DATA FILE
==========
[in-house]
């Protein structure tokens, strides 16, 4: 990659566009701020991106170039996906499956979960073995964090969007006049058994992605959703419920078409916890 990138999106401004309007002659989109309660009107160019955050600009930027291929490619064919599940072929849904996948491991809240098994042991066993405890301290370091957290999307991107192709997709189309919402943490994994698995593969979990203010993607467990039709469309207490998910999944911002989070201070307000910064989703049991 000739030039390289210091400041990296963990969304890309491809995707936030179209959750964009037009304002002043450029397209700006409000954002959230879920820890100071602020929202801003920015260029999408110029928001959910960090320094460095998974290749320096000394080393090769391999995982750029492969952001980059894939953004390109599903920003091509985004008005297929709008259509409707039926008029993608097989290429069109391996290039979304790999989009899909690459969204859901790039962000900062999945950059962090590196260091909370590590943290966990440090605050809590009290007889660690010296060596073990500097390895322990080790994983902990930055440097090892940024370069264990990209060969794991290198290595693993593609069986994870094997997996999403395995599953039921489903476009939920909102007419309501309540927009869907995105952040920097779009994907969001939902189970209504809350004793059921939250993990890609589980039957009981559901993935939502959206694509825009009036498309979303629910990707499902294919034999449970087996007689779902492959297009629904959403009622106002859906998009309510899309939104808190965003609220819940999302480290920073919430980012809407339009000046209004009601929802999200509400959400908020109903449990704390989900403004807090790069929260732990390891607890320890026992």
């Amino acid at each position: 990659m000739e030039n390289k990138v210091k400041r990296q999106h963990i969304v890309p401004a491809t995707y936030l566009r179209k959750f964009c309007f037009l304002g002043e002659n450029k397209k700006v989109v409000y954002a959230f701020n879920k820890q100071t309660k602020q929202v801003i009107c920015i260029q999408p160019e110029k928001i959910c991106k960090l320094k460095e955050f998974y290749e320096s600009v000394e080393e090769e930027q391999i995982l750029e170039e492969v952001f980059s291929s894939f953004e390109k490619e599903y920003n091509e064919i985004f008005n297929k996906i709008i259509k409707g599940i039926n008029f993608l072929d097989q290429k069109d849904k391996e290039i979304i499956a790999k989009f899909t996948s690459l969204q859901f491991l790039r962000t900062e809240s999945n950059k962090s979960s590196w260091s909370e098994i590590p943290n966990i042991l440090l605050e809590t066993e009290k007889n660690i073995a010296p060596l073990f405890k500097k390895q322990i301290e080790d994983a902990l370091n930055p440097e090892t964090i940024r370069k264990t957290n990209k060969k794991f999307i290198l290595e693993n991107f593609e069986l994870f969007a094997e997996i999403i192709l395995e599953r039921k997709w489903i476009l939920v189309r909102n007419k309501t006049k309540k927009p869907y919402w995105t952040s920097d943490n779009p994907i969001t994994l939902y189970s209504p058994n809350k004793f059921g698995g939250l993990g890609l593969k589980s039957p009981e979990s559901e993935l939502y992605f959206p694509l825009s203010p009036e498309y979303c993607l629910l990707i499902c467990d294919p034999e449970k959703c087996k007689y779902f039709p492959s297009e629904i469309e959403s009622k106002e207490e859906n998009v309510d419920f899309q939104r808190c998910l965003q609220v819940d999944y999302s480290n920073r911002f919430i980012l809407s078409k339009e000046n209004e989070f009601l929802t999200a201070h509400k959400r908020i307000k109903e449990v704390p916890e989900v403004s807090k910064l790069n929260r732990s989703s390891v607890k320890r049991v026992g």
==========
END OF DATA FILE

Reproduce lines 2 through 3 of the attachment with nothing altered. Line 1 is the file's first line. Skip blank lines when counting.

């Protein structure tokens, strides 16, 4: 990659566009701020991106170039996906499956979960073995964090969007006049058994992605959703419920078409916890 990138999106401004309007002659989109309660009107160019955050600009930027291929490619064919599940072929849904996948491991809240098994042991066993405890301290370091957290999307991107192709997709189309919402943490994994698995593969979990203010993607467990039709469309207490998910999944911002989070201070307000910064989703049991 000739030039390289210091400041990296963990969304890309491809995707936030179209959750964009037009304002002043450029397209700006409000954002959230879920820890100071602020929202801003920015260029999408110029928001959910960090320094460095998974290749320096000394080393090769391999995982750029492969952001980059894939953004390109599903920003091509985004008005297929709008259509409707039926008029993608097989290429069109391996290039979304790999989009899909690459969204859901790039962000900062999945950059962090590196260091909370590590943290966990440090605050809590009290007889660690010296060596073990500097390895322990080790994983902990930055440097090892940024370069264990990209060969794991290198290595693993593609069986994870094997997996999403395995599953039921489903476009939920909102007419309501309540927009869907995105952040920097779009994907969001939902189970209504809350004793059921939250993990890609589980039957009981559901993935939502959206694509825009009036498309979303629910990707499902294919034999449970087996007689779902492959297009629904959403009622106002859906998009309510899309939104808190965003609220819940999302480290920073919430980012809407339009000046209004009601929802999200509400959400908020109903449990704390989900403004807090790069929260732990390891607890320890026992």
């Amino acid at each position: 990659m000739e030039n390289k990138v210091k400041r990296q999106h963990i969304v890309p401004a491809t995707y936030l566009r179209k959750f964009c309007f037009l304002g002043e002659n450029k397209k700006v989109v409000y954002a959230f701020n879920k820890q100071t309660k602020q929202v801003i009107c920015i260029q999408p160019e110029k928001i959910c991106k960090l320094k460095e955050f998974y290749e320096s600009v000394e080393e090769e930027q391999i995982l750029e170039e492969v952001f980059s291929s894939f953004e390109k490619e599903y920003n091509e064919i985004f008005n297929k996906i709008i259509k409707g599940i039926n008029f993608l072929d097989q290429k069109d849904k391996e290039i979304i499956a790999k989009f899909t996948s690459l969204q859901f491991l790039r962000t900062e809240s999945n950059k962090s979960s590196w260091s909370e098994i590590p943290n966990i042991l440090l605050e809590t066993e009290k007889n660690i073995a010296p060596l073990f405890k500097k390895q322990i301290e080790d994983a902990l370091n930055p440097e090892t964090i940024r370069k264990t957290n990209k060969k794991f999307i290198l290595e693993n991107f593609e069986l994870f969007a094997e997996i999403i192709l395995e599953r039921k997709w489903i476009l939920v189309r909102n007419k309501t006049k309540k927009p869907y919402w995105t952040s920097d943490n779009p994907i969001t994994l939902y189970s209504p058994n809350k004793f059921g698995g939250l993990g890609l593969k589980s039957p009981e979990s559901e993935l939502y992605f959206p694509l825009s203010p009036e498309y979303c993607l629910l990707i499902c467990d294919p034999e449970k959703c087996k007689y779902f039709p492959s297009e629904i469309e959403s009622k106002e207490e859906n998009v309510d419920f899309q939104r808190c998910l965003q609220v819940d999944y999302s480290n920073r911002f919430i980012l809407s078409k339009e000046n209004e989070f009601l929802t999200a201070h509400k959400r908020i307000k109903e449990v704390p916890e989900v403004s807090k910064l790069n929260r732990s989703s390891v607890k320890r049991v026992g």